Player Preview: Lamar Odom

LONDON ENGLAND - OCTOBER 04: Lamar Odom of the Los Angeles Lakers in action during the NBA Europe Live match between the Los Angeles Lakers and the Minnesota Timberwolves at the O2 arena on October 4 2010 in London England. (Photo by Bryn Lennon/Getty Images)

This is the ninth in our series of Player Previews, in which we discuss what to expect in the coming season from each of the 2010-11 Los Angeles Lakers. Up today is sixth man Lamar Odom aka Candy Man.

Amazing. Inconsistent. Talented. Underachieving. Lackadaisical. Leader. 

Lamar Joseph Odom is all of those, and much much more. As the Sixth Man and arguably soul of this Laker team, he is quite a character, open yet mysterious. Over the 10 seasons of his career to date, Lamar has both amazed critics with both his undeniable yet sometimes unbelievable talent, and his seeming reluctance to put it on display, or even consistently use it for the good of his team.

A misfit, an underachiever, a wanderer.. those were the early years of Lamar Odom's career, his stints with the Clippers, Heat and post-Shaq pre-Gasol Lakers. But then everything changed. With Andrew Bynum's development, the Gasol trade (with the development of Marc, I refused to call it a 'heist', as many are wont to do), and the re-emergence of Los Angeles as a true contender pushed Lamar back to a sixth man role where he would be the third or even fourth option on offense. And he fit like a glove, flourishing in the role. In fact, his statistical best season as a Laker was his first with Gasol. It seems Lamar has finally found his place in this League, as the sixth man and proverbial 'glue guy' on the two-time defending champions of the NBA.

Scoring, help defense, rebounding, ball-distribution; Lamar does it all. The general consensus is he doesn't do it enough, but that's just who he is, and entering his 11th season in the NBA, he's unlikely to change significantly. Nonetheless, team mates and fans alike have grown accustomed to his inconsistency, and most appreciate how he aids in keeping the team level-headed and bridging the starters and bench in his role as often de-facto starter. 

Last season was a significant down season for him, with near-career lows in many important statistical categories, such as scoring, assisting and shooting percentages (although his per-36 numbers were solid), and it's been as such ever since his move to the bench. However, from there he performs one of the most important roles on the Lakers, as the third head of their three-headed monster of length, and as perhaps their best help-defender in the post. His versatility in unmatched, and his ability to handle the rock at 6'10" crucial.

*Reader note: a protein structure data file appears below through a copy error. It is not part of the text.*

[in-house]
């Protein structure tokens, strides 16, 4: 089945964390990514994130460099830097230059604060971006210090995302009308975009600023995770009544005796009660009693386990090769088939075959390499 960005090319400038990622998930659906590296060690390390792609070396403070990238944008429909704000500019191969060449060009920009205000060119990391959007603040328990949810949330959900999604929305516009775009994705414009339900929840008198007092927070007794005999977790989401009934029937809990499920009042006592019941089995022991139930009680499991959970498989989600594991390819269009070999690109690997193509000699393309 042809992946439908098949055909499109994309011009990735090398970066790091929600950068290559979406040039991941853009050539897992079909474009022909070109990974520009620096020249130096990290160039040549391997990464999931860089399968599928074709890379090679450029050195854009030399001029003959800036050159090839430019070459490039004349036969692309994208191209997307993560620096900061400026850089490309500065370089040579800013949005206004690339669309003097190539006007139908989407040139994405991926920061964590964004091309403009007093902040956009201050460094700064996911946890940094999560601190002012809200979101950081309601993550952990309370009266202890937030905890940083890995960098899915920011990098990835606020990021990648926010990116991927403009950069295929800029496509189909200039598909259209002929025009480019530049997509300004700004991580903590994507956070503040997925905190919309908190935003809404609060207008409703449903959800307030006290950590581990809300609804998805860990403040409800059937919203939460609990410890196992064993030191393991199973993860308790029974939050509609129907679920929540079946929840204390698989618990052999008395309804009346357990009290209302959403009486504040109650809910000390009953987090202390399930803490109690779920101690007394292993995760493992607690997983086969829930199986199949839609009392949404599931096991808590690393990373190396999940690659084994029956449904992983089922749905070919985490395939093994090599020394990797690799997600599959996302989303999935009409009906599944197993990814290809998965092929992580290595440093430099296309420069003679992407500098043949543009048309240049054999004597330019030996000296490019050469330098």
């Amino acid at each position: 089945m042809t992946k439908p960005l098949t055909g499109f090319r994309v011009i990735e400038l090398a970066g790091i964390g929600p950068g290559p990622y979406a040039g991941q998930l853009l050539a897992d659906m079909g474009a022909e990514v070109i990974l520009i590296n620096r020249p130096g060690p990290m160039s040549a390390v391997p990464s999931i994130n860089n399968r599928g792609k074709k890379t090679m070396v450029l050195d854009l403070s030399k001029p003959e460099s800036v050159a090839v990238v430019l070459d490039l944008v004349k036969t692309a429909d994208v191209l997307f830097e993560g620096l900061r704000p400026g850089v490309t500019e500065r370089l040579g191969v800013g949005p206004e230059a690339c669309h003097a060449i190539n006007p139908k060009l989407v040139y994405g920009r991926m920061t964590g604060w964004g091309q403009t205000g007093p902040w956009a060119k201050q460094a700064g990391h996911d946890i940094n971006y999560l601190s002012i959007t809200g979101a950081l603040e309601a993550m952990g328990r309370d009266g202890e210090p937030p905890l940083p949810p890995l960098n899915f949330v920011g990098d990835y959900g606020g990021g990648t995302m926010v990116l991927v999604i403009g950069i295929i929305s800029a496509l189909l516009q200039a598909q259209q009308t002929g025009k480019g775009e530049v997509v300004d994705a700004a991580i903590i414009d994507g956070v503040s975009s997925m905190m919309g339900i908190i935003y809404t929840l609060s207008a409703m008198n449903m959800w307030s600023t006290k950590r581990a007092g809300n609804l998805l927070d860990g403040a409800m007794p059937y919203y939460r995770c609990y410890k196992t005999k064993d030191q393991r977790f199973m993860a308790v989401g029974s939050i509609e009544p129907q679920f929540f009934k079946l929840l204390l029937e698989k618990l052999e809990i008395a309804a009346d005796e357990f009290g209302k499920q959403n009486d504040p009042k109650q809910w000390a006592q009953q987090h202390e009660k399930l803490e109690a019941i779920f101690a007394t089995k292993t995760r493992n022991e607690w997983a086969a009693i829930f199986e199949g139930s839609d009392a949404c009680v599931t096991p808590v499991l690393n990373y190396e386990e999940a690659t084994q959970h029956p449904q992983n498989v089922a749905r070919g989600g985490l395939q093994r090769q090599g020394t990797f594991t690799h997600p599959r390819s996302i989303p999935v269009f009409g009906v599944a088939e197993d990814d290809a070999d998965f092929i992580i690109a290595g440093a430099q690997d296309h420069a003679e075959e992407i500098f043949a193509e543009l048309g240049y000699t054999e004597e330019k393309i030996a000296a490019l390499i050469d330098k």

Remember, he is only a year removed from being one of the league leaders in plus-minus, due to his knack of always being there and helping spark a critical run, whether it be through his defense, his monster rebounding ability, or his ability to take his often-bigger defender off the dribble and take it to the rack, a skill he wholly underutilises. Also important to bear in mind is the fact that he played the second half of last year with a semi-serious shoulder injury, rendering his right shoulder near-useless at times; quite possibly accounting for his subpar postseason performance. Whilst he has not had any publicised treatment on this injury, and his rest over the offseason was limited, it's reasonable to believe his condition will have improved for this upcoming season.

His role on the gold-medal winning US World Championship team this offseason serves as both beneficiary and worrying for the Lakers. On the positive side, his continuing to play competitive basketball through the offseason ensures he has remained fit, and his role as a veteran and leader, both statistically and in the locker room, is sure to provide some benefit. However, on the other hand, the lack of rest for his 30-year-old body is not exactly reassuring, something exacerbated by Andrew Bynum's injury forcing Lamar back into the starting lineup for what looks to be at least the first month of the season.

In the end, Lamar Odom is Lamar Odom. Consistently inconsistent, with a very underrated dash of clutch thrown in there. The Lakers would not be the same without him.

 

 

Role on the Team:

Due to Bynum's injury complications, Lamar will start the season as a starter, as he is wont to do, and will likely serve as the third option on offense and as a key help-defender; in addition to often playing the point guard role whilst Derek Fisher is relegated to being solely a spot-up shooter. After Andrew Bynum returns, Lamar will return to his role as Sixth Man (hopefully making a run for Sixth Man of the Year Award), whilst playing starter's minutes, and serve to lead the second unit and quite often be its first or second option.